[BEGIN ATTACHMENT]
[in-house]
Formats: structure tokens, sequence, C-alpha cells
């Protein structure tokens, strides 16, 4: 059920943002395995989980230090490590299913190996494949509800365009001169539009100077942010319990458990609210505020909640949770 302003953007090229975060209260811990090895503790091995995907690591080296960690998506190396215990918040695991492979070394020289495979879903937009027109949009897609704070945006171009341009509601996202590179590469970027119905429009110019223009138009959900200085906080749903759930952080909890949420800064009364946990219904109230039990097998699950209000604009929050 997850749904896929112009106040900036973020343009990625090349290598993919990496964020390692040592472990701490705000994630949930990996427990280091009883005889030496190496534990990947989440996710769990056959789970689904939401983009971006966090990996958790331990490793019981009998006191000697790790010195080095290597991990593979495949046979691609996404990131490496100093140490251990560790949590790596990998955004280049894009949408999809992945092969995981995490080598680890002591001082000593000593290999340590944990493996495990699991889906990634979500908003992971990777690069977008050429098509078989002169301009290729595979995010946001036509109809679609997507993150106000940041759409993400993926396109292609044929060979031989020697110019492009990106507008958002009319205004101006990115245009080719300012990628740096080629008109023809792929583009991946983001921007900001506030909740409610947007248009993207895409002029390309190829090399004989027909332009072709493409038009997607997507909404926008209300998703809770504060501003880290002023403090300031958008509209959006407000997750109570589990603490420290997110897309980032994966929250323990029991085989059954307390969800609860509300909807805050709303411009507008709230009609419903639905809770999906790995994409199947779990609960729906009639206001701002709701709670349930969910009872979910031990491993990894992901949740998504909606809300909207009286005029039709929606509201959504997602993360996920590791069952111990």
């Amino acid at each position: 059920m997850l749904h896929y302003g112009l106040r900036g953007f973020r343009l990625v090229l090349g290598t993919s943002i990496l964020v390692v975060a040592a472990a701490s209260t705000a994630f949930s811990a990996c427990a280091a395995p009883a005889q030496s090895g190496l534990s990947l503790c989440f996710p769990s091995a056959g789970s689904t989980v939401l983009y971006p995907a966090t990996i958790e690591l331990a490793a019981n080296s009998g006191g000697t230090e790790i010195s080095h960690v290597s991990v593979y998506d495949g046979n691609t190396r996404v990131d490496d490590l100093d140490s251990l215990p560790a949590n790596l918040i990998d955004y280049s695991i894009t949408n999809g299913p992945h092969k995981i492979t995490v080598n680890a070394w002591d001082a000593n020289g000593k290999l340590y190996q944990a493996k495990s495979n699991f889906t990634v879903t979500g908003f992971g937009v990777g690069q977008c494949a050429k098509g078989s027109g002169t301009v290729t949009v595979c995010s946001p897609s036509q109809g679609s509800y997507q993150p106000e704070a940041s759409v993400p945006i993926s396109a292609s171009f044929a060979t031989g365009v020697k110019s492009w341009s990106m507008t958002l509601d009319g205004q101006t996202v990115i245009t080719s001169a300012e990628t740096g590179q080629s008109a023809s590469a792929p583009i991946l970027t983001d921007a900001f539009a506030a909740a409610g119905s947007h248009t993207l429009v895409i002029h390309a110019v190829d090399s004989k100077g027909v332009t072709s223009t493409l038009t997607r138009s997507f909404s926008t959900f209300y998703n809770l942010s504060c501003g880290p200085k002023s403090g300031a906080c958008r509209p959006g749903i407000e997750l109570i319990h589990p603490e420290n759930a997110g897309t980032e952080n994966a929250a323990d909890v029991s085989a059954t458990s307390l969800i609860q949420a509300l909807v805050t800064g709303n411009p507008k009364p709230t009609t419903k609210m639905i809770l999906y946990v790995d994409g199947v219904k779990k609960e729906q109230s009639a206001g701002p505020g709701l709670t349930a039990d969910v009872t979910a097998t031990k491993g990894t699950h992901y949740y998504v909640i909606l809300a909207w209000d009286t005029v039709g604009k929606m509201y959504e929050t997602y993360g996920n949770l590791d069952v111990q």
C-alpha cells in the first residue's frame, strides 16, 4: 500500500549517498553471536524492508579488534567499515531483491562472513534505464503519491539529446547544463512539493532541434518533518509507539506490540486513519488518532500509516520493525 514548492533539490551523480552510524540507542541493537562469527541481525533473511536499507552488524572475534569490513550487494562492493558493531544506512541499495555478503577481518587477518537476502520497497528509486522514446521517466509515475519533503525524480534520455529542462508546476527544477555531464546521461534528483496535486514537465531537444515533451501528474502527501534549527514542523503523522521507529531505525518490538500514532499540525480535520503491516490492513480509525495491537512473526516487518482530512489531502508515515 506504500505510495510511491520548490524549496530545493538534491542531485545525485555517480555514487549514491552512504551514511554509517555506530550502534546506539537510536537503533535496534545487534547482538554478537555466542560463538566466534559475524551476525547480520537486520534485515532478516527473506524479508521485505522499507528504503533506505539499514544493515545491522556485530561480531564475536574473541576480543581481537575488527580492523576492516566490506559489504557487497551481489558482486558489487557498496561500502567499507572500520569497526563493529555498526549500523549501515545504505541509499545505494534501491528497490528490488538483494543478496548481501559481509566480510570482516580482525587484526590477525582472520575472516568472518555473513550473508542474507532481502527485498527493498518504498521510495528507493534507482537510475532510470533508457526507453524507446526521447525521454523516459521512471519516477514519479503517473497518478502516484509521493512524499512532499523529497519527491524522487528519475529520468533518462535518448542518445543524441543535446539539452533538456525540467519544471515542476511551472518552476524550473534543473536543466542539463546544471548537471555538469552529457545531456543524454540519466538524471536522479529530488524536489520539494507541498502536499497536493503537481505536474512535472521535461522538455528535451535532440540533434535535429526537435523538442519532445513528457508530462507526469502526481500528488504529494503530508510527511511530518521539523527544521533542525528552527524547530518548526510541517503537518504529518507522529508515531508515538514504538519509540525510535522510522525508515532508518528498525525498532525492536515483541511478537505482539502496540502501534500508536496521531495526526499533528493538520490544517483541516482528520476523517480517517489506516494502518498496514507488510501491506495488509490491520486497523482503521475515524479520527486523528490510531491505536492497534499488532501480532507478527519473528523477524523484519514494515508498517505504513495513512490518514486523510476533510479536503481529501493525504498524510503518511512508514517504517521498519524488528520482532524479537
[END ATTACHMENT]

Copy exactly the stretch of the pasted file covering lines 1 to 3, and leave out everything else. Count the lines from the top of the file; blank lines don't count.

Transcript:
[in-house]
Formats: structure tokens, sequence, C-alpha cells
């Protein structure tokens, strides 16, 4: 059920943002395995989980230090490590299913190996494949509800365009001169539009100077942010319990458990609210505020909640949770 302003953007090229975060209260811990090895503790091995995907690591080296960690998506190396215990918040695991492979070394020289495979879903937009027109949009897609704070945006171009341009509601996202590179590469970027119905429009110019223009138009959900200085906080749903759930952080909890949420800064009364946990219904109230039990097998699950209000604009929050 997850749904896929112009106040900036973020343009990625090349290598993919990496964020390692040592472990701490705000994630949930990996427990280091009883005889030496190496534990990947989440996710769990056959789970689904939401983009971006966090990996958790331990490793019981009998006191000697790790010195080095290597991990593979495949046979691609996404990131490496100093140490251990560790949590790596990998955004280049894009949408999809992945092969995981995490080598680890002591001082000593000593290999340590944990493996495990699991889906990634979500908003992971990777690069977008050429098509078989002169301009290729595979995010946001036509109809679609997507993150106000940041759409993400993926396109292609044929060979031989020697110019492009990106507008958002009319205004101006990115245009080719300012990628740096080629008109023809792929583009991946983001921007900001506030909740409610947007248009993207895409002029390309190829090399004989027909332009072709493409038009997607997507909404926008209300998703809770504060501003880290002023403090300031958008509209959006407000997750109570589990603490420290997110897309980032994966929250323990029991085989059954307390969800609860509300909807805050709303411009507008709230009609419903639905809770999906790995994409199947779990609960729906009639206001701002709701709670349930969910009872979910031990491993990894992901949740998504909606809300909207009286005029039709929606509201959504997602993360996920590791069952111990």